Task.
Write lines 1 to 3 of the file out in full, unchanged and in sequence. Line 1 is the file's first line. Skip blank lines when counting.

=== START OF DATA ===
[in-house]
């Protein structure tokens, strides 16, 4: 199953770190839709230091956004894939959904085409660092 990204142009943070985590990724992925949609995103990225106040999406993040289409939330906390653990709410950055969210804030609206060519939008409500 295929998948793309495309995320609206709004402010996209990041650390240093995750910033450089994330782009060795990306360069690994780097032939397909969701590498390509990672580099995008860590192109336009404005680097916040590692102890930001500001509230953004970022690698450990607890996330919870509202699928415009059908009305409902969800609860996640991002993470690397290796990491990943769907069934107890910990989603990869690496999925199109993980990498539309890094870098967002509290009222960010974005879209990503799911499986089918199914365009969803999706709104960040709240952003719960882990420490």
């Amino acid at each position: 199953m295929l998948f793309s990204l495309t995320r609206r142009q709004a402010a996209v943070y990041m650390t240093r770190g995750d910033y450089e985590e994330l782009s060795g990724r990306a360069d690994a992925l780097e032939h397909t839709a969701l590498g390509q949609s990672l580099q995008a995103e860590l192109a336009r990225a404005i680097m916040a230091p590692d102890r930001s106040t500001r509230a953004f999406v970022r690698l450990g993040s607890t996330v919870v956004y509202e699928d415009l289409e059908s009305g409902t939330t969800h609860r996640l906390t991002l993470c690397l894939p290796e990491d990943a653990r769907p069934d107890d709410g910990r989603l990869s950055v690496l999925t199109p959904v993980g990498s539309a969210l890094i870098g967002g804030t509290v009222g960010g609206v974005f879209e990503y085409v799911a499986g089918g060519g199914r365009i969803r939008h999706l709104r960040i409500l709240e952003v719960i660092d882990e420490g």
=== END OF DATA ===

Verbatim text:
[in-house]
């Protein structure tokens, strides 16, 4: 199953770190839709230091956004894939959904085409660092 990204142009943070985590990724992925949609995103990225106040999406993040289409939330906390653990709410950055969210804030609206060519939008409500 295929998948793309495309995320609206709004402010996209990041650390240093995750910033450089994330782009060795990306360069690994780097032939397909969701590498390509990672580099995008860590192109336009404005680097916040590692102890930001500001509230953004970022690698450990607890996330919870509202699928415009059908009305409902969800609860996640991002993470690397290796990491990943769907069934107890910990989603990869690496999925199109993980990498539309890094870098967002509290009222960010974005879209990503799911499986089918199914365009969803999706709104960040709240952003719960882990420490």
């Amino acid at each position: 199953m295929l998948f793309s990204l495309t995320r609206r142009q709004a402010a996209v943070y990041m650390t240093r770190g995750d910033y450089e985590e994330l782009s060795g990724r990306a360069d690994a992925l780097e032939h397909t839709a969701l590498g390509q949609s990672l580099q995008a995103e860590l192109a336009r990225a404005i680097m916040a230091p590692d102890r930001s106040t500001r509230a953004f999406v970022r690698l450990g993040s607890t996330v919870v956004y509202e699928d415009l289409e059908s009305g409902t939330t969800h609860r996640l906390t991002l993470c690397l894939p290796e990491d990943a653990r769907p069934d107890d709410g910990r989603l990869s950055v690496l999925t199109p959904v993980g990498s539309a969210l890094i870098g967002g804030t509290v009222g960010g609206v974005f879209e990503y085409v799911a499986g089918g060519g199914r365009i969803r939008h999706l709104r960040i409500l709240e952003v719960i660092d882990e420490g």